At the request of one of my friends, I documented my bagel-making process and am including my recipe. The recipe has been adapted over time from Bernard Clayton’s New Complete Book of Breads, which is an excellent resource for breads of practically any type. My recipe makes about two dozen garlic bagels (and they are very garlicky!) but you can make whatever kind you like by omitting or replacing the garlic powder and minced garlic. You could replace the garlic powder with cocoa and increase the sugar slightly for a sweeter morning treat. You could scrap the garlic powder and top with sesame seeds, poppy seeds, rosemary, whatever!
8 cups bread or all-purpose flour + extra for kneading
1/3 c sugar
2 Tbsp salt
1 Tbsp garlic powder
2 scant Tbsp yeast
3 cups hot water
4-5 cloves garlic
approx 2 qts water for boiling
1 Tbsp sugar
nonstick spray or parchment paper
Begin with the 3 cups hot water. I put it in a bowl and heat in the microwave until quite warm, but not boiling. Stir into this the yeast, breaking up any clumps. Let it sit a few minutes and the yeast will activate.
In the meantime, mix together the dry ingredients: 7 cups of flour (save the rest to add in as you knead the dough), sugar, salt, garlic powder.
Once you have that together, mix in the water/yeast mixture. Before I got my stand mixer I did it all by hand, and used a big wooden spoon for the initial mixing. With a stand mixer use your paddle attachment. Either way, mix until you’ve got a big wet ball of dough, then add a bit of the remaining flour (half a cup or so) and get ready to knead.
If you’re doing this by hand, turn out onto a floured surface and knead about 10 minutes. If you’re using a mixer, switch to the dough hook attachment, and knead on low speed, stopping a couple of times to scrape down the sides of the bowl.
As you knead the dough should become firm and no longer sticky. Add more flour as needed. I usually end up using about 8 cups total, maybe a hair more.
When you are finished kneading, form the dough into a ball, get a big clean bowl, and oil the sides. Plop the ball of dough down in there & turn to coat. Cover the bowl with a towel or plastic wrap and put in a warm place to rise for about an hour.
Before you go watch TV, create your workflow for later. You’ll start with a flat surface to work your dough into bagels. Next to that should be your stove top. You’ll want to fill a medium saucepan about halfway with water, and put in a tablespoon of sugar. You’ll boil this later, but it’s way to early to turn on the heat now. On the other side of the stove, you’ll want a plate or tray covered with paper towels where you’ll put the bagels after you get them out of the water. Next to that, put your minced garlic, and you’ll also put some egg wash (you’ll make this a little later, but just leave room for a cup, and a small basting brush. Finally, your baking sheet(s) which you’ll spray with a little nonstick spray, or cover with parchment paper. Now that you’re all prepped, have a little break.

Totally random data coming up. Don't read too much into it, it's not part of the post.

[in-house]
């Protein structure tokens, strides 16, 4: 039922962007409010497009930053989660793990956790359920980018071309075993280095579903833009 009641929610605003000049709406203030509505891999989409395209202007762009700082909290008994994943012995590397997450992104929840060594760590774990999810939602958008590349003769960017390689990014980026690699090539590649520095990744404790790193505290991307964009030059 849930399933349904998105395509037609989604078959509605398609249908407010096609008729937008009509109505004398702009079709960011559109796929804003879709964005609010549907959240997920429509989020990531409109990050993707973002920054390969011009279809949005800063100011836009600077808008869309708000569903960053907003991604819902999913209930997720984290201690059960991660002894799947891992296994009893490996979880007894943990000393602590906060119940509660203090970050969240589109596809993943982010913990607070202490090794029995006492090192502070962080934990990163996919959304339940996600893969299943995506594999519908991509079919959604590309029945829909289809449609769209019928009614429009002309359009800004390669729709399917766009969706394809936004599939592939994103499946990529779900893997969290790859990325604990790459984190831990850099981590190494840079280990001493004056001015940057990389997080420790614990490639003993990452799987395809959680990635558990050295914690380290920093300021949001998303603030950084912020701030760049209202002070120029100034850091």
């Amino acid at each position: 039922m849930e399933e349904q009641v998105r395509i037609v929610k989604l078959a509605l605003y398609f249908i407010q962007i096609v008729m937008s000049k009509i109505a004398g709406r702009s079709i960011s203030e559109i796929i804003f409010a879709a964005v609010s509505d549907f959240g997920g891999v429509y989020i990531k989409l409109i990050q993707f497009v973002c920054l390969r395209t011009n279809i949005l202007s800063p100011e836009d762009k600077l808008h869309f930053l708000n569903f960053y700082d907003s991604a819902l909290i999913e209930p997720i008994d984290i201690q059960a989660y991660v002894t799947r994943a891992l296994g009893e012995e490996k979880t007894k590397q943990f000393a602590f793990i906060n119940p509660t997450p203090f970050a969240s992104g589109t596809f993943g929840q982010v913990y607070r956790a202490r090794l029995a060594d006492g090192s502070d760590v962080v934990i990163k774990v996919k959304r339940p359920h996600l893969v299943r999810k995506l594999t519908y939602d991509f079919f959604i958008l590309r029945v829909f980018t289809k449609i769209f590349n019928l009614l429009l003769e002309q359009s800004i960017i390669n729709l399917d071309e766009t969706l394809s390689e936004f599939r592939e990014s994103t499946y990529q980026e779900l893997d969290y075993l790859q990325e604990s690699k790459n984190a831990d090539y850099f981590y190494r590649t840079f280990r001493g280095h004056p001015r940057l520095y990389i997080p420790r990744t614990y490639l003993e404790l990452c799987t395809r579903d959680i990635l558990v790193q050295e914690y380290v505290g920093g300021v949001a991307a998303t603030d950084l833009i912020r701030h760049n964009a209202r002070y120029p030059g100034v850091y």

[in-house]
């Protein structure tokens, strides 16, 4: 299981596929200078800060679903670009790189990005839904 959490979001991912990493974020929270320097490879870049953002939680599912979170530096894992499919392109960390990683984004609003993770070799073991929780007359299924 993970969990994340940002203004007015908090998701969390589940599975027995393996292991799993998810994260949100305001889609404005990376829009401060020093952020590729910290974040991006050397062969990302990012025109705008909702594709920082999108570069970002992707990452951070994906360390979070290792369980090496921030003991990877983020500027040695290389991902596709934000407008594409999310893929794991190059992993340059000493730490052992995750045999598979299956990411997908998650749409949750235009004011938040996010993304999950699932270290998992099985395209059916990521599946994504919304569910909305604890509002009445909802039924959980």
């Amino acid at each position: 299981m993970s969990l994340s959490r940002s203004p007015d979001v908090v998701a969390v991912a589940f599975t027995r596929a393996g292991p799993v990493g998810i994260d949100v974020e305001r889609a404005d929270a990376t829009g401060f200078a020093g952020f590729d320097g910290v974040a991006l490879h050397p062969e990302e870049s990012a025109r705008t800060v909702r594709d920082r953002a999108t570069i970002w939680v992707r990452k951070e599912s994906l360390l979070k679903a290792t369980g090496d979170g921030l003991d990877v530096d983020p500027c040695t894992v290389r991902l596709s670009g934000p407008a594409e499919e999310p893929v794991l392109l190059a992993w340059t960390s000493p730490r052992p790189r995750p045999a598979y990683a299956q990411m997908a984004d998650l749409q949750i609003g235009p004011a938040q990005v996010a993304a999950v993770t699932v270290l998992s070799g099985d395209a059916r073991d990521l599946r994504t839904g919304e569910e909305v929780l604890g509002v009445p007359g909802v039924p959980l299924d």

When the hour is up, turn on the oven to 425°F, and put the saucepan on a burner and turn it to medium heat. You want it to gently simmer, but not boil. There should just be a few bubbles coming to the surface, if there are lots of big bubbles, dial it back.
Anyway, back to the dough. Uncover it, and punch it down a little with your fingers, then turn it out onto a floured work surface. Use a knife or dough scraper to cut off small portions of dough, about 2-3 ounces and form into little balls. They need to rest for about 8-10 minutes.
While you’re waiting for that, get out an egg and separate the white into a small dish or cup, add a little water and mix up. This is the egg wash you’ll use on the bagels to help make them extra shiny and help the garlic adhere.
Once the little balls of dough are rested, it’s time to form the bagel shape. Roll the ball between your palms until the dough makes a long snake. Wrap the snake around your hand and overlap the ends, then roll the ends between your palms to seal them together. Then lay it back down to rest again and move onto the next.
Once you’re all done, start with the first two or three bagels, and plop them down in the simmering water. Don’t let them get too crowded, just do two or three at a time. They may sink at first, but they should float back up pretty quickly.
Let them boil about 30 seconds, then flip them and boil another 30 seconds. Remove them to your paper towels and let them drain off while you start the next set.
Once the bagel has drained and cooled for a minute or two, brush the top with egg wash, then sprinkle on a bit of the garlic. Then it goes on the baking sheet. The bagels shouldn’t puff up very much while baking, so they can be relatively close together, but don’t crowd them or let them touch each other. Continue in this pattern: boil, cool/drain, egg wash, garlic, tray until you’ve worked through all the bagels, then bake for 25 minutes, or until golden brown on top. The garlic will be crispy and brown on the edges.
Let them cool completely before storing. Since there are no preservatives, they’ll only last a few days before they get stale, so your best bet is to freeze any you won’t use right away.